A block-book is a book whose pages (whether text only, or text combined with pictures) are printed entirely from wood blocks, the text being cut on the block and not printed separately from moveable type. Many of the earliest European woodcuts from the first half of the 15th century incorporated words as well as pictures cut in the same block, and the block-book may reasonably be seen as a logical extension and elaboration of this practice, resulting in illustrative images being cut in series with more substantial accompanying text, the whole published as a book.

Block-Books have been proposed as an intermediary stage in the development of printed books but, while single-leaf woodcuts began appearing around the year 1400, most, if not all, surviving block-books are dated from the middle of the century, contemporaneous with the invention of printing from moveable type. The blockbook, therefore, may represent a parallel development in book-printing, rather than a precursor, though this assertion is controversial, with some scholars dating some examples of block-books to the 1430’s. Block-books were not as highly valued as manuscripts or books printed from moveable type, and the greater number of them have perished, making accurate dating of the survivors problematic.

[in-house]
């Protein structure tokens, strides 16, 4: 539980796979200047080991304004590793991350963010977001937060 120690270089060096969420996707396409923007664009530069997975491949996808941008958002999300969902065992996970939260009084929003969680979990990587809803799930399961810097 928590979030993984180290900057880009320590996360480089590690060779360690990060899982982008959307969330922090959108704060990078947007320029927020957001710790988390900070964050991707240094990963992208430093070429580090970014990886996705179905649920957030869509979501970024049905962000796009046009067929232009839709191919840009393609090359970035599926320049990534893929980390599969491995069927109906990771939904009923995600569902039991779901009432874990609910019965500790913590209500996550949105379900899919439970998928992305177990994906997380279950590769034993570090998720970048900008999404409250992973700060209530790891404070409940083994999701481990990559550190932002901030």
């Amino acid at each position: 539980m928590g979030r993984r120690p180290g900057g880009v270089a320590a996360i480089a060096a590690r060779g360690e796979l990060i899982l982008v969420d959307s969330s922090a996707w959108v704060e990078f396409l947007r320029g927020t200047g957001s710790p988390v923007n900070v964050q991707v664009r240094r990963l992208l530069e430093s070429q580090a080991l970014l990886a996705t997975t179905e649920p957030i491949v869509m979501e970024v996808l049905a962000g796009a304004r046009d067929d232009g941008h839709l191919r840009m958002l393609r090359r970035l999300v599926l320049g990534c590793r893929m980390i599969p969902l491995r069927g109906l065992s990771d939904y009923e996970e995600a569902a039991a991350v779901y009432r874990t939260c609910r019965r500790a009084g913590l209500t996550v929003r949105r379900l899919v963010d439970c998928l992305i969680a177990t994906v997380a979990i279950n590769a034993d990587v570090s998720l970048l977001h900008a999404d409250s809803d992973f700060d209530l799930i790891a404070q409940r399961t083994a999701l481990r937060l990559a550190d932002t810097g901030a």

To further confuse the distinctions, there are books with block-book images combined with manuscript text, and with text printed from metal types, and one example we will Chesapeake Chapter, American Printing History Association March 2017 see at the Library of Congress has pages of text printed from both wood blocks and metal types.

The block-book may perhaps have a place as the earliest iteration of the ™graphic novel∫ and the books we will see (the Library of Congress has eleven of these rarities) are stunning displays of graphic art showing surprisingly sophisticated composition and draftsmanship, some being hand-colored as well.